2)Secret favoritism in admissions to the University—a legitimate concern. A report, prepared by the Regents and edited by the University, still indicates some letters of recommendation from certain
legislators exponentially increase a student’s chances of enrollment.
3)Systemic inflations and misreporting of non-monetary gifts—a legitimate concern. UT Austin was required (only after being instructed by the Chancellor) to remove $215 million in improperly reported software grants for FY2007-2012 from the totals reported to the Council for Advancement and Support of Education (“CASE”).
4)Lack of transparency in providing information to regents and to the public under the Texas Public Information Act (“TPIA”) —a legitimate concern. Hall found that he could get a quicker response to a request if he made it as a private citizen under the TPIA than he could if he made it as a regent,
despite a regent having fiduciary oversight of that university. Chancellor Cigarroa has already acted to implement many of the recommendations made by Hall.
In conclusion, Hall was four for four with his concerns. The Transparency Committee, continuing to overlook Hall’s effective oversight, has struck out on their concerns, and yet they have decided to perpetuate the farce and spend our tax dollars to persecute the whistleblower. It is also troubling that “special” counsel has only submitted bills through November 2013 (which totaled $200,000). According to Sections 2 and 3 of the contract with Rusty Hardin & Associates, L.L.P., the Speaker must approve both Hardin’s “work” and the payment of his bills. Estimates of the “final” bill range from an additional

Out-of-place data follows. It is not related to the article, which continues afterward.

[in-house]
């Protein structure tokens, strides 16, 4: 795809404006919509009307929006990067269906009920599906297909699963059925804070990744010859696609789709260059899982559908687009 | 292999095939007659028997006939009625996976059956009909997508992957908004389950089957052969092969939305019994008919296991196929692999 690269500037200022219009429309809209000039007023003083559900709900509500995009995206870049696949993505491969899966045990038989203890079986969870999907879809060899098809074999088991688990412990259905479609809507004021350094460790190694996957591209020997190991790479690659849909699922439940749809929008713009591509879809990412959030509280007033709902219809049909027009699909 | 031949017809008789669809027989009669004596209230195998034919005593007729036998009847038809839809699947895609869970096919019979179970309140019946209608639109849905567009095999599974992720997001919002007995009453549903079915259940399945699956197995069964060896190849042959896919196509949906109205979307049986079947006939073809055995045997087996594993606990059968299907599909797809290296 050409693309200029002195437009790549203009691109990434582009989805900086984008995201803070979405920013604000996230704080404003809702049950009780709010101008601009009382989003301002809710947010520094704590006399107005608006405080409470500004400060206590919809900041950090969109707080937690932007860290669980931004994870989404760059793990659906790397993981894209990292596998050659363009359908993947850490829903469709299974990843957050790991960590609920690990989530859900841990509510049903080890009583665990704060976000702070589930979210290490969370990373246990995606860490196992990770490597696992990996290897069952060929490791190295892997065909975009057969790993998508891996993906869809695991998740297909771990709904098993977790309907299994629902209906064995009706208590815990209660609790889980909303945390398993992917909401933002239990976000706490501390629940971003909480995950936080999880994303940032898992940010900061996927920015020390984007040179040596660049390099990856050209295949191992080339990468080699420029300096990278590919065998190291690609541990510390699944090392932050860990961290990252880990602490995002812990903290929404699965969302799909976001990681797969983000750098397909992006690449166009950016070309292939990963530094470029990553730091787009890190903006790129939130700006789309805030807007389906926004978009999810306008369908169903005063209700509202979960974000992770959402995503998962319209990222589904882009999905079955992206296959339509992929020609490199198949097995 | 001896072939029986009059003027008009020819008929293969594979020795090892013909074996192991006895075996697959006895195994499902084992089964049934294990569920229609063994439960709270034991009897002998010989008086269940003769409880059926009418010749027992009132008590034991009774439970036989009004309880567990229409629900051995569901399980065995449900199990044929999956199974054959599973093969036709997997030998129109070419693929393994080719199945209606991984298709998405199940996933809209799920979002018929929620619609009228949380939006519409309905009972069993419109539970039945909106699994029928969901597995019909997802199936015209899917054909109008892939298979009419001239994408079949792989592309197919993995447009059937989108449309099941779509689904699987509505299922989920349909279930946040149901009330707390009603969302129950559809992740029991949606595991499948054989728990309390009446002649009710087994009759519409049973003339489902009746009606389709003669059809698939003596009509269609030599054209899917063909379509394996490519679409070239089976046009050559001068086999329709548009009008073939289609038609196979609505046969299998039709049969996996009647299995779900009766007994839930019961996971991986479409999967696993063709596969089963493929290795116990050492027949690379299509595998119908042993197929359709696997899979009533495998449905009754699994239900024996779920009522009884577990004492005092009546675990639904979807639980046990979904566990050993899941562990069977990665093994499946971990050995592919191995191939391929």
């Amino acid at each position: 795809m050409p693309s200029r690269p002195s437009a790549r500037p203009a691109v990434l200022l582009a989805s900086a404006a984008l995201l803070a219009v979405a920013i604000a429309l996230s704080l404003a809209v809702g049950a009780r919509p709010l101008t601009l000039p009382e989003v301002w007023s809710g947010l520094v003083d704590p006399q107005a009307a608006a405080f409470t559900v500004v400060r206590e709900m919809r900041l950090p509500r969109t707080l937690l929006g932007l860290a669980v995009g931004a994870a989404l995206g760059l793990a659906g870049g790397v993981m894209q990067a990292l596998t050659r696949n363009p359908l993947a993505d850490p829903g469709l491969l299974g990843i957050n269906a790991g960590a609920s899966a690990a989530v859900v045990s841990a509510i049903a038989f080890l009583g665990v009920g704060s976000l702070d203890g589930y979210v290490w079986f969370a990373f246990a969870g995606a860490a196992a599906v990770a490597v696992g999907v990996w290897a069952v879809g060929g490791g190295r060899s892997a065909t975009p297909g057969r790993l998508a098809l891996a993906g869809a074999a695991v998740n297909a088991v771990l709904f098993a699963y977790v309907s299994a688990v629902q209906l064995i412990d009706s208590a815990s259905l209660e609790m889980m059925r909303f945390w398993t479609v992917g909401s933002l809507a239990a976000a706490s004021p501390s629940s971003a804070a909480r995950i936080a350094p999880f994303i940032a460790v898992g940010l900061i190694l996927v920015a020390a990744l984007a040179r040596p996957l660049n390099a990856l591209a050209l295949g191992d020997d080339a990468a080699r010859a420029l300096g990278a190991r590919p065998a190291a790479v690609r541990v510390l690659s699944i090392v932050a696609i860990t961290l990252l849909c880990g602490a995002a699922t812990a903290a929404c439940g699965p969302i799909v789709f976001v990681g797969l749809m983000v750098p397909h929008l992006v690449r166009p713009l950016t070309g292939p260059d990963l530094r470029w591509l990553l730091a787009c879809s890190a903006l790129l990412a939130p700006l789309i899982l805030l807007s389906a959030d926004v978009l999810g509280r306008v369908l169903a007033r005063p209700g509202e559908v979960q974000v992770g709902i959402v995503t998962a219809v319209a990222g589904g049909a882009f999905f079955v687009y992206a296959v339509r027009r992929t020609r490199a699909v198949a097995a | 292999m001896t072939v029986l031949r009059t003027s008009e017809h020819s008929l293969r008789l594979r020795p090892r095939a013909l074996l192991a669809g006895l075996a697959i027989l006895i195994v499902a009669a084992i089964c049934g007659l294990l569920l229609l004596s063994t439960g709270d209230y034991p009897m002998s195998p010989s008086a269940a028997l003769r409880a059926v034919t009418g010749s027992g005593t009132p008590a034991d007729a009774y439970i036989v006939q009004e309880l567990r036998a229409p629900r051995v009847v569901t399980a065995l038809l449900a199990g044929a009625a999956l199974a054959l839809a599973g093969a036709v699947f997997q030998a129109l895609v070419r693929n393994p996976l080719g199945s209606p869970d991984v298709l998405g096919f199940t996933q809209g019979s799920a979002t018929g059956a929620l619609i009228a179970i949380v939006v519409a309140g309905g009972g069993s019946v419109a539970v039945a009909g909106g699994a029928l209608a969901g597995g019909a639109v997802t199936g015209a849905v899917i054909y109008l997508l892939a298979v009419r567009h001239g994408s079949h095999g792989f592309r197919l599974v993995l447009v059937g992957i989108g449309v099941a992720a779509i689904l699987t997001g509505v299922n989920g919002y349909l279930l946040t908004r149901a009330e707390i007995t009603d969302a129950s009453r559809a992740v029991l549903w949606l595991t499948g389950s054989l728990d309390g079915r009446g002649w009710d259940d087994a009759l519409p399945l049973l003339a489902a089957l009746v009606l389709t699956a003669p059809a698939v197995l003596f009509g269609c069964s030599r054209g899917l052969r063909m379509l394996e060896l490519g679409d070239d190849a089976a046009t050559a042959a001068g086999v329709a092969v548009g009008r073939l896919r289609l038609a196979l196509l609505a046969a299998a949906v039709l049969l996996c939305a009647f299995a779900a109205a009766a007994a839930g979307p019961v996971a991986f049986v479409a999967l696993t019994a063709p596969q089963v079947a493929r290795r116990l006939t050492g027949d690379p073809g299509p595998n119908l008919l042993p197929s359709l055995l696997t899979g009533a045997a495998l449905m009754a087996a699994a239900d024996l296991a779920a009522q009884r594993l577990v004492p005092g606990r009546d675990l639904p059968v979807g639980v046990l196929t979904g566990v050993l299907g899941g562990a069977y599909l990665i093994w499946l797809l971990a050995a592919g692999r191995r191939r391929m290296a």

$200,000 to $400,000 with the process being prolonged for months preparing the report to the Committee. Finally, no explanation has been given for Hardin’s refusal (or third party directive) to produce the remaining bills, despite an express obligation in Hardin’s contract to bill on a monthly basis.
Though I have attended each Transparency Committee meeting that has been called since June 25, 2013, I was not allowed to attend any executive sessions or ask any questions from the dais, a privilege customarily allowed fellow members attending a committee meeting of interest. And, though the rulings of the co-chairs relegating me to the position of a silent “Hall Monitor” was frustrating, it didn’t stop these questions coming to mind: 1)We have citizen oversight boards and committees to keep government in check. How do we expect to recruit people to volunteer for these positions when the Legislature (government) impeaches a member for doing the job for which he was appointed? Do we want go-along-to-get-along “oversight” that turns a blind eye to insider privilege? Or do we want true oversight that will shine light in all directions for the sake of honesty and all Texans?